Pan roasted mushrooms with a pumpkin seed cream were an outrageously luxurious whack of comfort eating, spread thickly on thinly sliced, crisp toast that I think was another very welcome example of the potato bread. A few fronds of dill added another yet dimension to indicate this really was a kitchen working at the very top of its game. A raw beef tataki with Jerusalem artichoke crisps and vinaigrette was so good I am simply running out of superlatives. If anything, its more delicate flavours meant it won out over the chips for red meat dish of the day for me but that is a tough call. Like comparing Pele and Maradonna, you’re never going to be happy with whoever comes out on top. (It’s Pele, as he never knocked us out of a World Cup by cheating, but it seems pretty clear the Hand of God wasn’t far away from the stove at Havana.)

Another signature is the Grilled Cubano! I like to consider myself something of an aficionado of the grilled ham and cheese sandwich with mustard and pickle – I find it very hard to walk past Selfridges without popping in to The Brass Rail for a Reuben, I would happily fly to New York just to have the Katz’s Deli version and have you been to Northern Soul in Manchester? These easily bear comparison. We had ordered them last time around, and while it may sound wrong to order a sandwich halfway through a meal of this size and quality, it wasn’t.

And just when you thought things couldn’t get any better, we had our socks blown off by a vegetarian dish – yeasted butter poached cauliflower florets doused in aged cheddar and a sauce made with prune, shitake salt and that most over-used of ingredients – truffle. Here it was added sparingly, and unarguably. This, with all due respect to the good people of Partick Duck Club, is the best cauliflower dish I have ever eaten. We ordered another. Obviously.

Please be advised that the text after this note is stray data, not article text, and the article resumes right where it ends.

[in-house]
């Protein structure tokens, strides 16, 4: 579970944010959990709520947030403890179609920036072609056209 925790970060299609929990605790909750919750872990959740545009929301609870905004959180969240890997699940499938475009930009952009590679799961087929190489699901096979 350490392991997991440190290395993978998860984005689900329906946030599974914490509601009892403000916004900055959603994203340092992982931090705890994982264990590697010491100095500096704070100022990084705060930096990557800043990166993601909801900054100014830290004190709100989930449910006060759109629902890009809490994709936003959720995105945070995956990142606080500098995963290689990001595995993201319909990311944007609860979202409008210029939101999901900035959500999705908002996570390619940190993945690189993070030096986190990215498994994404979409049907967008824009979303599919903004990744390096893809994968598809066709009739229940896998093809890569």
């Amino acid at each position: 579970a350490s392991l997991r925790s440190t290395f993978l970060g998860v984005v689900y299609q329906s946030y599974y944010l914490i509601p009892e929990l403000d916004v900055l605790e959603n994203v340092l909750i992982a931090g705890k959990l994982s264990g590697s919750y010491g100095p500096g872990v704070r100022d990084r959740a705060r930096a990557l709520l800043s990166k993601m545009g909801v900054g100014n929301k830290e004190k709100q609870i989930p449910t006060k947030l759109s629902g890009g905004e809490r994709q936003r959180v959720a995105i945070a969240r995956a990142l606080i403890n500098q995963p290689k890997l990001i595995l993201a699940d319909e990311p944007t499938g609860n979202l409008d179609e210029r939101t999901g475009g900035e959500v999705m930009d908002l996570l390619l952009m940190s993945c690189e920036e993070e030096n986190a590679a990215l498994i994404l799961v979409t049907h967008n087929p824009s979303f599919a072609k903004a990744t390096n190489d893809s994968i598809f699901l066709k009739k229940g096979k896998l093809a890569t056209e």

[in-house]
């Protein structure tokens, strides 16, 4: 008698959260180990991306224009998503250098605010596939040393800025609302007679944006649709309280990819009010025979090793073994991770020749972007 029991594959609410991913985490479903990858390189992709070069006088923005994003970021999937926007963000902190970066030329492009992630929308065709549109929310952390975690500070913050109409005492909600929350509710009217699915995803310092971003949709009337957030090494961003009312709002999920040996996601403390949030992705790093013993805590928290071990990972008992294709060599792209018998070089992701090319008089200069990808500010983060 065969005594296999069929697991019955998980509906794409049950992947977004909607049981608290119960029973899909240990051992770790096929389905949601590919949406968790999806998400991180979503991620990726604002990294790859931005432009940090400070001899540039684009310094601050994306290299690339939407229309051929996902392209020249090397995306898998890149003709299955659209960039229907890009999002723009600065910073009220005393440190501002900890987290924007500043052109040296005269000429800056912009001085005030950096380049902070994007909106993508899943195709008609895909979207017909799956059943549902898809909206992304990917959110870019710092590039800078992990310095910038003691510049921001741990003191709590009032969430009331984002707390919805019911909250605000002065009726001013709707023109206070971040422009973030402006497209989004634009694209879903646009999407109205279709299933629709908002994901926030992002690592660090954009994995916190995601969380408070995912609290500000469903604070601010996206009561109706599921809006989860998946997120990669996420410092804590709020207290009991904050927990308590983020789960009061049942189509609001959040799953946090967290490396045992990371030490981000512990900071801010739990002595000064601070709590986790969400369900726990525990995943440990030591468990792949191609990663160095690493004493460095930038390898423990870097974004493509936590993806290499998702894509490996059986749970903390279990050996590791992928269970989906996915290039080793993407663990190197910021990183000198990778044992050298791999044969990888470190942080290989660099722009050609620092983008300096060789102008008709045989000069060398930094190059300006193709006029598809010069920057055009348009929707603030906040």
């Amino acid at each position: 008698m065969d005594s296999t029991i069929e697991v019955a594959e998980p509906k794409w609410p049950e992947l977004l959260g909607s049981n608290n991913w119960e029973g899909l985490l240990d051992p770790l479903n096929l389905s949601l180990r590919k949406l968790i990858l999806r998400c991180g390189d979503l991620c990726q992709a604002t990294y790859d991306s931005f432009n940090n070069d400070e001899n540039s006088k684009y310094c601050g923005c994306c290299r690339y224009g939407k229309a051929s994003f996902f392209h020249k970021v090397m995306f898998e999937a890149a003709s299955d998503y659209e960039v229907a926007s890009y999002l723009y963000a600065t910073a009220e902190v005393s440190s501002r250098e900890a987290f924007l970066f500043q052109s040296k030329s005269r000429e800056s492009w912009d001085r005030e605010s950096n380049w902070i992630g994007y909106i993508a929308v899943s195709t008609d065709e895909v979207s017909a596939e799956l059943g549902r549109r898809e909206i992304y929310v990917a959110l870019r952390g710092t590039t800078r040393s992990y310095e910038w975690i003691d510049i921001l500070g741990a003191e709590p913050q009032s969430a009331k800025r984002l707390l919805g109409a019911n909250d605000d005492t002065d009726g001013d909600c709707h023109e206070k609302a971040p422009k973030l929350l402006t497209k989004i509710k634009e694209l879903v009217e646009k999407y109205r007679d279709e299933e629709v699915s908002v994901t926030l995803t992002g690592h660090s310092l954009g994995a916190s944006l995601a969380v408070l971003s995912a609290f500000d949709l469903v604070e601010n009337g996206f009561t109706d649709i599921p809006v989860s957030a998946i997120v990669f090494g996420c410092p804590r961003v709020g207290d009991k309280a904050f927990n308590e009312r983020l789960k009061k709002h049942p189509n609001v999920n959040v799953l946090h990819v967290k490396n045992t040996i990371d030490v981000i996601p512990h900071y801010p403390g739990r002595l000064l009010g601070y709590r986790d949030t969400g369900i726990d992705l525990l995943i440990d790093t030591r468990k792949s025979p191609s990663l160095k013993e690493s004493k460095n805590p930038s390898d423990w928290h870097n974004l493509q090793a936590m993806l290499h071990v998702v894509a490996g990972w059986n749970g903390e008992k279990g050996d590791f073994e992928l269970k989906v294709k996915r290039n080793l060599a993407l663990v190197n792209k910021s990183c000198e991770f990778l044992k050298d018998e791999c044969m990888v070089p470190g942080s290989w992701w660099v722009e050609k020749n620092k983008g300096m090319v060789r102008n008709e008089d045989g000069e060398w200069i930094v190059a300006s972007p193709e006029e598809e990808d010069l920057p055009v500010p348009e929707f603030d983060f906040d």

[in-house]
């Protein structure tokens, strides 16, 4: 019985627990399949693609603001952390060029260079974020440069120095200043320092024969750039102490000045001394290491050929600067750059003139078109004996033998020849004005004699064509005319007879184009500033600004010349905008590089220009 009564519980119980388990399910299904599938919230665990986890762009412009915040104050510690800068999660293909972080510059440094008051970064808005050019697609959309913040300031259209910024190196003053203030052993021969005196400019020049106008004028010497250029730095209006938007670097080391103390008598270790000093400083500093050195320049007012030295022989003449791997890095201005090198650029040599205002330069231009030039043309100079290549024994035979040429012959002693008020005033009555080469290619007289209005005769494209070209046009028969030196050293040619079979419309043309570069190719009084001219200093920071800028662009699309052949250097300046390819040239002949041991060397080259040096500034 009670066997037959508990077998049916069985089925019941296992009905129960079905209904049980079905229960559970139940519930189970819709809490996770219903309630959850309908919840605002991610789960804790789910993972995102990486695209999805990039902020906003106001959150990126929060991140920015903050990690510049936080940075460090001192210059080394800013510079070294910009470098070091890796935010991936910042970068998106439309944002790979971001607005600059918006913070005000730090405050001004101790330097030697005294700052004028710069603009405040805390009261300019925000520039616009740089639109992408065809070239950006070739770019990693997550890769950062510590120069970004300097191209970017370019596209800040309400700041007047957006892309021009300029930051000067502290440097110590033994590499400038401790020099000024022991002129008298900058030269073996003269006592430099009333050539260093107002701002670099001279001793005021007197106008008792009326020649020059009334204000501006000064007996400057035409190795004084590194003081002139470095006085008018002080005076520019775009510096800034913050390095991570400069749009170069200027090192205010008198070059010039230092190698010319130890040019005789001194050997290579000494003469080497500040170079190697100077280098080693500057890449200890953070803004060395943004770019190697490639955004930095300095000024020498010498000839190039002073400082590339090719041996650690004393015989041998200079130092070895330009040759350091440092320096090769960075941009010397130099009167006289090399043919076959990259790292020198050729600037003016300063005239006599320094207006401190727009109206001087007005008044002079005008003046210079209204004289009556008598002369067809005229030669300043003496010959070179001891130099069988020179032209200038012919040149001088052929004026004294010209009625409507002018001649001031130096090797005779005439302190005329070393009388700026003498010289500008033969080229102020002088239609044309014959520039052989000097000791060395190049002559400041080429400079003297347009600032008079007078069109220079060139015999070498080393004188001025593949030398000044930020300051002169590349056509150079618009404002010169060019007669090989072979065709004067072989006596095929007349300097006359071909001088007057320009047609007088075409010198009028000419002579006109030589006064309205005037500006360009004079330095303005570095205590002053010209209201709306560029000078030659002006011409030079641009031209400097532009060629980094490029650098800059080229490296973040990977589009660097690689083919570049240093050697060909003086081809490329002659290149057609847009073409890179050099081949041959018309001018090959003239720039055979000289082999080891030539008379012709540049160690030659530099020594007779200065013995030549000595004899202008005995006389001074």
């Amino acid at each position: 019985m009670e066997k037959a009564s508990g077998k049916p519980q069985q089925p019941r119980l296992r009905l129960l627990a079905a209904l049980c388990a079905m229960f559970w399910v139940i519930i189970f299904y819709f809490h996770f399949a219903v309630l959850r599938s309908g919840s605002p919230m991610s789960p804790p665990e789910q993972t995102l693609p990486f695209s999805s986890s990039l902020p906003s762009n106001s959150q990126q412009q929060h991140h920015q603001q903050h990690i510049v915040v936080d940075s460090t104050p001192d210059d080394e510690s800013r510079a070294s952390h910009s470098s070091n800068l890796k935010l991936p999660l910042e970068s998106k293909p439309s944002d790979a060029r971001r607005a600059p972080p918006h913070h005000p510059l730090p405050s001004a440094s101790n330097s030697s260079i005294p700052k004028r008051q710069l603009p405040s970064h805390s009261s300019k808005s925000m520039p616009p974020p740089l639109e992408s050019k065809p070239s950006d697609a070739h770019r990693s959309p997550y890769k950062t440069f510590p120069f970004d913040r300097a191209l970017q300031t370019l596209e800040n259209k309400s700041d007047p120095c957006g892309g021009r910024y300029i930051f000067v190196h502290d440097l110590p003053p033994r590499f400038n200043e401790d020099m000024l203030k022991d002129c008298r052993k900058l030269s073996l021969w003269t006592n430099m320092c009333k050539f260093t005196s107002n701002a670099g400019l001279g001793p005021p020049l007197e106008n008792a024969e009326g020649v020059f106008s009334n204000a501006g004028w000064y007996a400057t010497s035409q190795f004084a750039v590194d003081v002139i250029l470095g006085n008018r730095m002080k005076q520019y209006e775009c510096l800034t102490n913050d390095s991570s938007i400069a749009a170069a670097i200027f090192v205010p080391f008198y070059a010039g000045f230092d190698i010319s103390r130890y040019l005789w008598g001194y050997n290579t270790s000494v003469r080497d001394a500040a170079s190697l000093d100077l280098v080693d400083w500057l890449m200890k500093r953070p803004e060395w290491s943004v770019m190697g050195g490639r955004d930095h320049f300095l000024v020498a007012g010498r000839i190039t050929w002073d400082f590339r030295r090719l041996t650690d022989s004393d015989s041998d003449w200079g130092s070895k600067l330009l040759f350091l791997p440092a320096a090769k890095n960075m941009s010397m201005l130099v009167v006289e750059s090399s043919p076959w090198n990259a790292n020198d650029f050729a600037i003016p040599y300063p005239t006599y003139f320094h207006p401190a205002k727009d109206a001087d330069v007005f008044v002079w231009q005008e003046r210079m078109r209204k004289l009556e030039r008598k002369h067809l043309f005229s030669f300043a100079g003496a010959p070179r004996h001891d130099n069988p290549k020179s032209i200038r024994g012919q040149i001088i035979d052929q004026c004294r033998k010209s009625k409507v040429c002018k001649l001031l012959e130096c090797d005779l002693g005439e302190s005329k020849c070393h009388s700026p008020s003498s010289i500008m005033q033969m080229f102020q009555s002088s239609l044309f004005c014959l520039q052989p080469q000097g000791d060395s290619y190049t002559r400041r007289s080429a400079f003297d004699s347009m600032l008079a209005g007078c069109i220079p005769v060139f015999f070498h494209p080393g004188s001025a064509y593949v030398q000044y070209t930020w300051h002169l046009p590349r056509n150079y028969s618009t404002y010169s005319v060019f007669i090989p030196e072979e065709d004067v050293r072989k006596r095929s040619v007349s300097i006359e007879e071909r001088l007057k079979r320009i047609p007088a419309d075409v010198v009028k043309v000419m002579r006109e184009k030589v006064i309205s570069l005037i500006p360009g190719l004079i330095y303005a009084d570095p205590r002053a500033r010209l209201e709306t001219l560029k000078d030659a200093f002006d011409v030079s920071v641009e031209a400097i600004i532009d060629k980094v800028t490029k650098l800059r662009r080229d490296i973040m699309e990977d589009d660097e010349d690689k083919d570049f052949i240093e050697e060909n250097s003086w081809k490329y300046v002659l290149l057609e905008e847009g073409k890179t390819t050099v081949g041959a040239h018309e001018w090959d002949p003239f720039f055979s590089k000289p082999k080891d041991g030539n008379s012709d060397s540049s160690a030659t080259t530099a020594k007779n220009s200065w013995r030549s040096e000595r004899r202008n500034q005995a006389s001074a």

That was, of course, quite enough food. There was no need for dessert. Absolutely no need, and we set our minds against it. But then there was no need for the second order of beef chips, prawns and cauliflower either. The rum baba Olly and I ordered was perhaps a slightly heavier end to the meal than was ideal, but I just wanted to taste it and it did not let me down – shards of toasted coconut meringue, boozy raisins and a sprightly lemon curd to cut through all that richness. Paul pronounced his chocolate mousse excellent and we asked for the bill before any more damage could be done. I’m not sure if the fan at a neighbouring table who came over to ask Paul for a selfie had noticed what we’d eaten, but if she had that might explain the note of surprise in her voice when she congratulated him on how svelte he was looking.